Page:Avenarius and the Standpoint of Pure Experience.djvu/33

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arbitrary way, but follow the laws which are laid down by our own nature.”[1]

This direction of consciousness upon the ‘transcendent’ object is certainly one of the most fundamental characteristics of human experience. It is the original distinction between subject and object which Professor Seth finds so inconsistent with an idealistic theory of knowledge. Uphues repeatedly observes, however, that to describe an act of perception as characterized by the presence of an (apparently) transcendent object is to say nothing whatever about the transcendent existence of such an object.

This should suffice to make clear in what sense the transcendent object can be an object of experience. Why it is that the independent object should be characterized as transcendent as well is a phychological question. But the fact that the independent object is so characterized is the point to observe.


Of all our independent objects the one that is most stubbornly and defiantly transcendent is our fellow. It is just the transcendent side of him which seems to give purpose and value to actual concrete life, and which gives him the peculiar position of fellow. Whether he is really a transcendent object, I do not inquire, but human experience has precisely the character which the transcendent reality of fellow beings would confer upon it,—that is, it is characterized as a social experience. It has a history of development by means of social relations, and a particular method of profiting and learning by these relations, which the psychology of imitation has done much to describe. But the describer of this social experience is in the same position as he who describes the act of peceiving a house or a tree. In neither case are we logically obliged to assume the transcendent object otherwise than as a character of experience, the experience in which the perception takes place.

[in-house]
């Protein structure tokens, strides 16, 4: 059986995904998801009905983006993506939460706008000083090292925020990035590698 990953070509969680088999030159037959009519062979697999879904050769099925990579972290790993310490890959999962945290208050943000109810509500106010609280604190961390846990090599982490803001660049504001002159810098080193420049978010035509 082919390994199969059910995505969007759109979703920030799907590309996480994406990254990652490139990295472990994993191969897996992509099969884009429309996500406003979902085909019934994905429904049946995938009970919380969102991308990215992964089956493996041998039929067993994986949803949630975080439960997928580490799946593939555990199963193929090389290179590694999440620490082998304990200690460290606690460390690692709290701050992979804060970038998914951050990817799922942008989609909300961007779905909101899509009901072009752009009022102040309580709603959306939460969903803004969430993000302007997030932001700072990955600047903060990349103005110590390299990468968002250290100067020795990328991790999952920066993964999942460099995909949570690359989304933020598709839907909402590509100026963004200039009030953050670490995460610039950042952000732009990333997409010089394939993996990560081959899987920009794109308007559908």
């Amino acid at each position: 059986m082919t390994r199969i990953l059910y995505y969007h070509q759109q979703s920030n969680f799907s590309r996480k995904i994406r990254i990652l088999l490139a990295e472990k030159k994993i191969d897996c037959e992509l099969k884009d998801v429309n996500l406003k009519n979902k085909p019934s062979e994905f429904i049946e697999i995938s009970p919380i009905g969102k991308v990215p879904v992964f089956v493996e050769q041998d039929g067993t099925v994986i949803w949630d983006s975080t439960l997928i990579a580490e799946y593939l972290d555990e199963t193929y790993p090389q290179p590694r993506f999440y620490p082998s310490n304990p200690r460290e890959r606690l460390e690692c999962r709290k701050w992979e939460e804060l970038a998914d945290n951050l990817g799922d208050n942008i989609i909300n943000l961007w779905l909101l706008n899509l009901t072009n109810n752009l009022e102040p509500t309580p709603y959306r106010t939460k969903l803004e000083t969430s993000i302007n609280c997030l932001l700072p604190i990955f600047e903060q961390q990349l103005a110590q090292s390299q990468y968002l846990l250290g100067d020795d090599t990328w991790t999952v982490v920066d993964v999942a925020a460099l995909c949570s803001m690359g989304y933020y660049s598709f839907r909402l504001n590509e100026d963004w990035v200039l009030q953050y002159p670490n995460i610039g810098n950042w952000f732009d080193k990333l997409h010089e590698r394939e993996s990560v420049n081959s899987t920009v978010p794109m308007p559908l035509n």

Assuming the reality of my fellows, they form with myself something more nearly comparable to a colony of monads than to anything else, monads which have no windows through which we can get direct views into one another’s habitations, which may, therefore, conceivably have no inside, but may be like the painted architecture of the stage.

This is, of course, a solipsistic account of the matter, a solipsistic description of a social experience. And if any one urge that a social experience must needs involve at least two currents of personal experience, I think he has misunderstood. It is the same

  1. ‘Psychologie des Erkennens,’ p. 69.